Have you ever thought that you’re lucky to be an American?
One of my best friends, Dave McLurg, recently became an American citizen.
While having dinner last week, Dave told me that taking the U.S. oath of allegiance was one of his proudest moments.
Born in Canada, Dave first visited the U.S. at age 10. While attending a professional baseball game at Tiger Stadium in Detroit, he was overwhelmed with emotion as everyone in the stadium stood, held hands, and together sang our National Anthem. When the song concluded, he decided to become an American.
Being American through the U.S. Citizenship Test
As dinner progressed, Dave told me about the U.S. citizenship test (he scored 100%). He said the civics portion is given verbally. To pass, you have to answer 6 of 10 questions correctly. They are drawn from a bank of 100 (Google “U.S. Citizenship test“).
I wondered, could I pass? So the next day I went online and answered all 100. I missed a few. Ugh! Embarrassing.
It’s 4th of July week so let’s see how you do. I’ve chosen 10 questions from the 100. Not the hardest.
Get 6 right to pass, 9 right to watch fireworks on the 4th (28th Amendment to the U.S. Constitution). Miss more than one and you have to study that night.
- The idea of self-government is in the first three words of the Constitution. What are these words?
- How many amendments does the Constitution have?
- We elect a U.S. Senator for how many years?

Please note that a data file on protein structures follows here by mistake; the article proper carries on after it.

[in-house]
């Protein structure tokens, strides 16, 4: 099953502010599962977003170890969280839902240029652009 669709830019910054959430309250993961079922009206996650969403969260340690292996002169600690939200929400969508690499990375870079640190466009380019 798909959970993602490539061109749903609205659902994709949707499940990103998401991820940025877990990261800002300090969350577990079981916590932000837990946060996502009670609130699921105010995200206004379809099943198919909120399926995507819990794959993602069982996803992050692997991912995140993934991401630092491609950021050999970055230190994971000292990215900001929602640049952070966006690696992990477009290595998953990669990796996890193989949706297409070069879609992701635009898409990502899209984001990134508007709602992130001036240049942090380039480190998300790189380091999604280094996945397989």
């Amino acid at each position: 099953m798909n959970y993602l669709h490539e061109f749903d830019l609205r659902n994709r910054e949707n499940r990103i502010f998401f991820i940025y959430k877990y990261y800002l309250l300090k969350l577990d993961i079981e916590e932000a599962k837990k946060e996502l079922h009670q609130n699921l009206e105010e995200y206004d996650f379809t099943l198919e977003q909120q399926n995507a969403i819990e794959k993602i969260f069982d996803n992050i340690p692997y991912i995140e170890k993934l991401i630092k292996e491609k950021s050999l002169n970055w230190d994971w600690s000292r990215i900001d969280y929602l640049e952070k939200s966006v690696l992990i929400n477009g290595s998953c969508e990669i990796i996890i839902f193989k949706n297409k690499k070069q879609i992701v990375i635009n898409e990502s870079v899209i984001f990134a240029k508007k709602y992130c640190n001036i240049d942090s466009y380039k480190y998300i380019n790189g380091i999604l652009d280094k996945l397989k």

- There are four amendments to the Constitution about who can vote. Describe one of them.
- Who wrote the Declaration of Independence?
- When was the Declaration of Independence adopted?
- When was the Constitution written?
- The Federalist Papers supported the passage of the U.S. Constitution. Name one of the writers.
- Who was President during World War I?
- Name one of the two longest rivers in the United States.
See answers below.
Appreciating Being American
I’ve traveled enough to know we have it good. But do I appreciate America the way I should? Probably not. It came easy for me, by birth.
Many, like Dave, dreamed about it, then worked hard to have it. I lucked into America.
A simple way to take measure of a country is to look at how many want in… and how many want out.”-Tony Blair
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- We The People
- Twenty-seven (27)
- Six (6)
- Citizens eighteen (18) and older (can vote). You don’t have to pay (a poll tax) to vote. Any citizen can vote. (Women and men can vote). A male citizen of any race (can vote).
- (Thomas) Jefferson
- July 4, 1776
- (James) Madison, (Alexander) Hamilton, or (John) Jay Publius
- (Woodrow) Wilson
- Missouri (River) or Mississippi (River)